What would cause estrogen levels to be so high? Excess body fat for starters. Fat cells produce estrogen. Yikes. When one is heavier, it is very common for cycles to become heavier and sometimes more painful. Also, excessive consumption of foods that contain phytoestrogens (plant-based substances that act like estrogen in the body) and exposure to xenogens (chemicals that act like estrogen in the body) can cause estrogen levels to rise. But some people just tend to produce too much estrogen on their own, especially in early puberty, after the birth of a baby, and during peri-menopause.
- First, manage your weight. If you’re too heavy, then losing weight will definitely help.
- Reduce your exposure to phytoestrogens and xenoestrogens. Examples of phytoestrogens include: soy, sunflower seeds, coffee (in excess), flax, sesame seeds, oats, barley, legumes, yams, rice, alfalfa, beer, bourbon, and many others foods. Don’t worry, you don’t have to completely eliminate coffee, yams, or sunflower seeds but you do need to temper your intake. Xenoestrogens hide out in all kinds of products and trying to tell you everything to avoid would involve more room than I have to elaborate here. Try to keep it simple by: 1) Try to buy organic organic, grass-fed meats and produce when possible as many of the pesticides and drugs our food will mess with your estrogen levels. 2) Avoid eating, drinking, and reheating food in plastic and Styrofoam. 3) Avoid products with phthalates, parabens, and a multitude of other chemicals additives used in nearly allcosmetic products.
- There is a supplement called DIM (diindolylmethane), which is found in cruciferous vegetables like broccoli, which can alter estrogen metabolism for the better. Taking 100-200 mg per day of DIM can decrease the amount of “bad” estrogen and increase the amount of “good” estrogen in the body and alleviate many of the symptoms of estrogen imbalance.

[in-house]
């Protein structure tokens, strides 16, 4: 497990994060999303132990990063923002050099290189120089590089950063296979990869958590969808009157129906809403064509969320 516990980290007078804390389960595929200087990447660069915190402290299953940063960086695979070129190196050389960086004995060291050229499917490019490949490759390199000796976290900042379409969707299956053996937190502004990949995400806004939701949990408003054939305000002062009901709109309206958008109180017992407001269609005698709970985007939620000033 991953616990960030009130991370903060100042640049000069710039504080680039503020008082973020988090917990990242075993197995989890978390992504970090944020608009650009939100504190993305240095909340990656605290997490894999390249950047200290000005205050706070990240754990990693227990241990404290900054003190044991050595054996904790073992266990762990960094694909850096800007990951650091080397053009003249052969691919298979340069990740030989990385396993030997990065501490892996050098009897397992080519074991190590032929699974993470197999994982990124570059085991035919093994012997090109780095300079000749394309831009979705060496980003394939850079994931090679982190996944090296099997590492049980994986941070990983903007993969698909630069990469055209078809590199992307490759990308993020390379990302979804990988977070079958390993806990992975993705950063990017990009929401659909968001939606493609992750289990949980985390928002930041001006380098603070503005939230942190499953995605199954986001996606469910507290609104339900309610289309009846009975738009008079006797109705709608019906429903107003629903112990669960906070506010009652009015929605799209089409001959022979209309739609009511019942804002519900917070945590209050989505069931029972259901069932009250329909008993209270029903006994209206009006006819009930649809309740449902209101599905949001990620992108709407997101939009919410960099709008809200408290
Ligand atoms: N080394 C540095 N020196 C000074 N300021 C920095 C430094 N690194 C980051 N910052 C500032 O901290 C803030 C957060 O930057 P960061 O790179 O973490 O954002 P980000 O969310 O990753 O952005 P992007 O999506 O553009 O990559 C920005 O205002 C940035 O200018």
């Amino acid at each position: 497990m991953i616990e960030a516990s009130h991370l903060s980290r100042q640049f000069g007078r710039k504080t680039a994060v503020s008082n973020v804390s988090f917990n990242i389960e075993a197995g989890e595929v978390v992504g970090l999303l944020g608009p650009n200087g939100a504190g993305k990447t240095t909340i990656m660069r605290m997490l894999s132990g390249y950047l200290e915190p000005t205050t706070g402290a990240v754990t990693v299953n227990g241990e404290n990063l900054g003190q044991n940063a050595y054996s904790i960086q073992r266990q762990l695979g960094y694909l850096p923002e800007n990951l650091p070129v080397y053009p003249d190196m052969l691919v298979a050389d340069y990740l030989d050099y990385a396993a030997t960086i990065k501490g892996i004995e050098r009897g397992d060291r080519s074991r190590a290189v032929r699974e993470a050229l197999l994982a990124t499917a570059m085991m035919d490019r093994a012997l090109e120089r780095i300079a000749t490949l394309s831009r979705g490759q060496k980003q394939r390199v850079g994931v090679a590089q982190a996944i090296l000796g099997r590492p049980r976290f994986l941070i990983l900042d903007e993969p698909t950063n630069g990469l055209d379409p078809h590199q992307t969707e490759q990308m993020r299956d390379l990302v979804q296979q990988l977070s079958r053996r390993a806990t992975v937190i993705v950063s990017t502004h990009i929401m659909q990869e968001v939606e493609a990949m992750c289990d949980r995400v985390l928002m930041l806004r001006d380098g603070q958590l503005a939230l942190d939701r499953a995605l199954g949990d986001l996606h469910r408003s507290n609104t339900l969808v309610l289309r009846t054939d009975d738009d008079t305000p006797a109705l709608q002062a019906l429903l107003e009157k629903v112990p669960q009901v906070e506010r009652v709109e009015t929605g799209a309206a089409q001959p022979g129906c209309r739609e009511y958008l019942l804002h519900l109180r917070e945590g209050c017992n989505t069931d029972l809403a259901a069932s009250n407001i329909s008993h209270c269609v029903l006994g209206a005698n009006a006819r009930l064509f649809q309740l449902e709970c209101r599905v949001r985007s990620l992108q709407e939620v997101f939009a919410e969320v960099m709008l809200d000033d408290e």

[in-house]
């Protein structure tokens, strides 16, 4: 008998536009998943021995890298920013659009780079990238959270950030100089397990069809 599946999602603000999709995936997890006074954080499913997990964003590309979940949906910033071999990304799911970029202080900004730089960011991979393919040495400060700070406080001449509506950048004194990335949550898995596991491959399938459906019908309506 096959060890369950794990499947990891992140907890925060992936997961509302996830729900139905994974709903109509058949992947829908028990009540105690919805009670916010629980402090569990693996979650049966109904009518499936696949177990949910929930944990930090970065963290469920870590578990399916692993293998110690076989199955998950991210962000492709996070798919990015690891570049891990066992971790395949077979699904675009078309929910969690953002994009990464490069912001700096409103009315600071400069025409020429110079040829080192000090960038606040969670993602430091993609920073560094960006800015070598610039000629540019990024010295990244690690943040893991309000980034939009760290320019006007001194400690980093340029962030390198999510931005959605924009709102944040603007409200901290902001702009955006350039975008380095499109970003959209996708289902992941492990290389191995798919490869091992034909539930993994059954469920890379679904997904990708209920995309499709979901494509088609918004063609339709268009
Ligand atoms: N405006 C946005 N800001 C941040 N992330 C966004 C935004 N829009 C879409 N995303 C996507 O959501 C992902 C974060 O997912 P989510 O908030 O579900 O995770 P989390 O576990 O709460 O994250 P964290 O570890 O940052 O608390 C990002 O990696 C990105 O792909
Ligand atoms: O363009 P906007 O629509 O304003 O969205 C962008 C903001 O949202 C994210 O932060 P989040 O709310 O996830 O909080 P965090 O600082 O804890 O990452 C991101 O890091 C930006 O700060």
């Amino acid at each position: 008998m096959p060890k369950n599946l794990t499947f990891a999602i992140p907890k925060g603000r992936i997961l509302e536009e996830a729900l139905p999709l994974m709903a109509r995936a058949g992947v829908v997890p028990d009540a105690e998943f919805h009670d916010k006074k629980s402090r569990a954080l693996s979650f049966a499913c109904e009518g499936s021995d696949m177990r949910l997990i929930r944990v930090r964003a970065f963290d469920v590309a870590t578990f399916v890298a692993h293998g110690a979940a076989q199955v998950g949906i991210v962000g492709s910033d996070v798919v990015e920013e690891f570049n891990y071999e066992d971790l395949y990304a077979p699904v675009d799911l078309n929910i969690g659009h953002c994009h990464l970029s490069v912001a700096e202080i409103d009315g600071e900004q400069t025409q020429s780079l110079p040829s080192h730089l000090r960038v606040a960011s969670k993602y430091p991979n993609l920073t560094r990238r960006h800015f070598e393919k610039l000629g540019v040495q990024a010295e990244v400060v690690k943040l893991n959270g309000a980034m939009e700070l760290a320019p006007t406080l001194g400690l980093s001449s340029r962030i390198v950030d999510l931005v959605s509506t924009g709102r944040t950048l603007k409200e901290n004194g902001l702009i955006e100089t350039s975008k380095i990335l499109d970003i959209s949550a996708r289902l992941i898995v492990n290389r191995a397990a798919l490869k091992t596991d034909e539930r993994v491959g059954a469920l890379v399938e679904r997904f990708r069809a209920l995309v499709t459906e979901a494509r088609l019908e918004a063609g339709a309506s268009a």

- One may also consider seeing a doctor who specializes in bio-identical hormone replacement. Bio-identical progesterone (not a synthetic) can be helpful in lightening the cycles by inhibiting estrogen from building a thick endometrial lining.
Young girls just going through puberty, women in peri-menopause, and women who are under a lot of physical and mental stress can all suffer from irregular cycles and it’s normal. Unfortunately, younger girl or women entering menopause are often put on birth control to regulate their cycle because we ladies don’t like our bodies not staying on the schedule we’d prefer. The thing is your cycle isn’t getting regulated. It’s getting shut down altogether. That monthly “period” isn’t a period at all and really isn’t necessary when you’re on the pill, it’s there just to make people feel normal.
So, the first thing I think we need to do is forget being “normal.” Not everyone’s cycle is going to be exactly 28 days long and some months it may not be perfectly in line with when it’s “supposed” to come. However, if you really want to try to regulate the cycle as much as possible, many of the same recommendations given for heavy cycles apply here.
- Check your thyroid if your cycles are chronically irregular.
- Lose excess fat and eat a low sugar, anti-inflammatory diet if you are heavy, as this will improve your insulin sensitivity and improve polycystic ovary syndrome symptoms, which may be an underlying cause of irregular cycles.
- Lower stress levels and take it easy on your workouts if you’re overdoing it a bit. Your body will not ovulate if you are too lean or if the physical or emotional stress you are under are so much that having a child would be too much for the body to handle.
Of course, this is not a complete list of all the problems birth control is used to treat, but I think we covered the major ones. I hope some of you now know that you do have options to treat your symptoms. And remember, eating well, losing weight, de-stressing, and basically taking care of yourself go a really long way in improving every part of your life and health – including your cycle.